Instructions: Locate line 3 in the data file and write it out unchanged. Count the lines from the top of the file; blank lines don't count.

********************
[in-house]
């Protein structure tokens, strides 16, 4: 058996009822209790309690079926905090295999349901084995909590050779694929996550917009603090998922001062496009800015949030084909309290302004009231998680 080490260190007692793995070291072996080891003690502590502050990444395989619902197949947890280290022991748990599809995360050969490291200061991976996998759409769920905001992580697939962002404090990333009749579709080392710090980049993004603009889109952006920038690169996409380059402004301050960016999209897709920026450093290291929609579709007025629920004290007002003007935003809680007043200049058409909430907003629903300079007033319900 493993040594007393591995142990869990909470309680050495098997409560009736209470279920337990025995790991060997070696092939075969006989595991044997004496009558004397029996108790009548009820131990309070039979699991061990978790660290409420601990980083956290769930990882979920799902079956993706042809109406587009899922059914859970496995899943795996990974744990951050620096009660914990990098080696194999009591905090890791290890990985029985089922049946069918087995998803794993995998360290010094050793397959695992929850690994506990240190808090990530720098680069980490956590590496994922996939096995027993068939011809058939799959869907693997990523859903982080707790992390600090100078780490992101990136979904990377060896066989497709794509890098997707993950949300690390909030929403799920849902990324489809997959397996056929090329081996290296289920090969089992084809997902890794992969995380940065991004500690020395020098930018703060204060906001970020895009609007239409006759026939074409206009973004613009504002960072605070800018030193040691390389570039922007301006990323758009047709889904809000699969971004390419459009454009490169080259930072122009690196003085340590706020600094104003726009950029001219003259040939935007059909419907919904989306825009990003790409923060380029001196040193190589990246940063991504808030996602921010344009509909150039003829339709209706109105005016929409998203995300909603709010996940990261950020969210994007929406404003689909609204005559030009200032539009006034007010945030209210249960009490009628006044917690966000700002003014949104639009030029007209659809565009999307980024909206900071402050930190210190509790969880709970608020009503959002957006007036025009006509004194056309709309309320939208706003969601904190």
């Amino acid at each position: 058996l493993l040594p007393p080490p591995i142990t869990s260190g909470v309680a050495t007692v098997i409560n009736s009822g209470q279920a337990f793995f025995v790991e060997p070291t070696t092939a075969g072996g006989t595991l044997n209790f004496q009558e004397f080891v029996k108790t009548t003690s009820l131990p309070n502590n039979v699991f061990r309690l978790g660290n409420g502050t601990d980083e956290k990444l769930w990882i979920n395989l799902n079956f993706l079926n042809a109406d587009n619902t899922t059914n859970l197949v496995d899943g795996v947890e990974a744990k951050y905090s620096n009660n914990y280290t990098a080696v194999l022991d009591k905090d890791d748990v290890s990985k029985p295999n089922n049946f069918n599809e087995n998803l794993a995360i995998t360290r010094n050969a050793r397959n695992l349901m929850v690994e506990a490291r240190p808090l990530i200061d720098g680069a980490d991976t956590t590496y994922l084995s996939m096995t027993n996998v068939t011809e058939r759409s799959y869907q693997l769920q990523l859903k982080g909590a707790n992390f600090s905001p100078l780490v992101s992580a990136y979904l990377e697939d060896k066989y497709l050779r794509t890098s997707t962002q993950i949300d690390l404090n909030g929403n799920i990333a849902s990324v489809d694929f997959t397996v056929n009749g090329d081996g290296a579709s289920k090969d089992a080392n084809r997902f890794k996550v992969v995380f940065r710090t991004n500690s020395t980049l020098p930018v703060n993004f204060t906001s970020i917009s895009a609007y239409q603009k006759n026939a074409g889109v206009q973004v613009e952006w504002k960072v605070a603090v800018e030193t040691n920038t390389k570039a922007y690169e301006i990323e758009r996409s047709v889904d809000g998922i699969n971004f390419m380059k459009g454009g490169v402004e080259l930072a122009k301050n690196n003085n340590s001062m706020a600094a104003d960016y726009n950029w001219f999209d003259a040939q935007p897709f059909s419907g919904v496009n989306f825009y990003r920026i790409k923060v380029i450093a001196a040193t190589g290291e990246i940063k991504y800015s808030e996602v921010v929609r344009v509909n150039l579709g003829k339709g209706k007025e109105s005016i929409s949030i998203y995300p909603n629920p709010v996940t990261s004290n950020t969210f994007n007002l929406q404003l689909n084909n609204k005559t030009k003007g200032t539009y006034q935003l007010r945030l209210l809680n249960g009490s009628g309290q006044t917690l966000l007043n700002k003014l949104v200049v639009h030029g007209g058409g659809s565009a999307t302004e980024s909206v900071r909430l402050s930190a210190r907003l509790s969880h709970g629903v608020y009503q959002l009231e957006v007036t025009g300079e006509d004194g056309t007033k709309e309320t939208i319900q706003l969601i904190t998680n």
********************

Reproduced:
């Amino acid at each position: 058996l493993l040594p007393p080490p591995i142990t869990s260190g909470v309680a050495t007692v098997i409560n009736s009822g209470q279920a337990f793995f025995v790991e060997p070291t070696t092939a075969g072996g006989t595991l044997n209790f004496q009558e004397f080891v029996k108790t009548t003690s009820l131990p309070n502590n039979v699991f061990r309690l978790g660290n409420g502050t601990d980083e956290k990444l769930w990882i979920n395989l799902n079956f993706l079926n042809a109406d587009n619902t899922t059914n859970l197949v496995d899943g795996v947890e990974a744990k951050y905090s620096n009660n914990y280290t990098a080696v194999l022991d009591k905090d890791d748990v290890s990985k029985p295999n089922n049946f069918n599809e087995n998803l794993a995360i995998t360290r010094n050969a050793r397959n695992l349901m929850v690994e506990a490291r240190p808090l990530i200061d720098g680069a980490d991976t956590t590496y994922l084995s996939m096995t027993n996998v068939t011809e058939r759409s799959y869907q693997l769920q990523l859903k982080g909590a707790n992390f600090s905001p100078l780490v992101s992580a990136y979904l990377e697939d060896k066989y497709l050779r794509t890098s997707t962002q993950i949300d690390l404090n909030g929403n799920i990333a849902s990324v489809d694929f997959t397996v056929n009749g090329d081996g290296a579709s289920k090969d089992a080392n084809r997902f890794k996550v992969v995380f940065r710090t991004n500690s020395t980049l020098p930018v703060n993004f204060t906001s970020i917009s895009a609007y239409q603009k006759n026939a074409g889109v206009q973004v613009e952006w504002k960072v605070a603090v800018e030193t040691n920038t390389k570039a922007y690169e301006i990323e758009r996409s047709v889904d809000g998922i699969n971004f390419m380059k459009g454009g490169v402004e080259l930072a122009k301050n690196n003085n340590s001062m706020a600094a104003d960016y726009n950029w001219f999209d003259a040939q935007p897709f059909s419907g919904v496009n989306f825009y990003r920026i790409k923060v380029i450093a001196a040193t190589g290291e990246i940063k991504y800015s808030e996602v921010v929609r344009v509909n150039l579709g003829k339709g209706k007025e109105s005016i929409s949030i998203y995300p909603n629920p709010v996940t990261s004290n950020t969210f994007n007002l929406q404003l689909n084909n609204k005559t030009k003007g200032t539009y006034q935003l007010r945030l209210l809680n249960g009490s009628g309290q006044t917690l966000l007043n700002k003014l949104v200049v639009h030029g007209g058409g659809s565009a999307t302004e980024s909206v900071r909430l402050s930190a210190r907003l509790s969880h709970g629903v608020y009503q959002l009231e957006v007036t025009g300079e006509d004194g056309t007033k709309e309320t939208i319900q706003l969601i904190t998680n």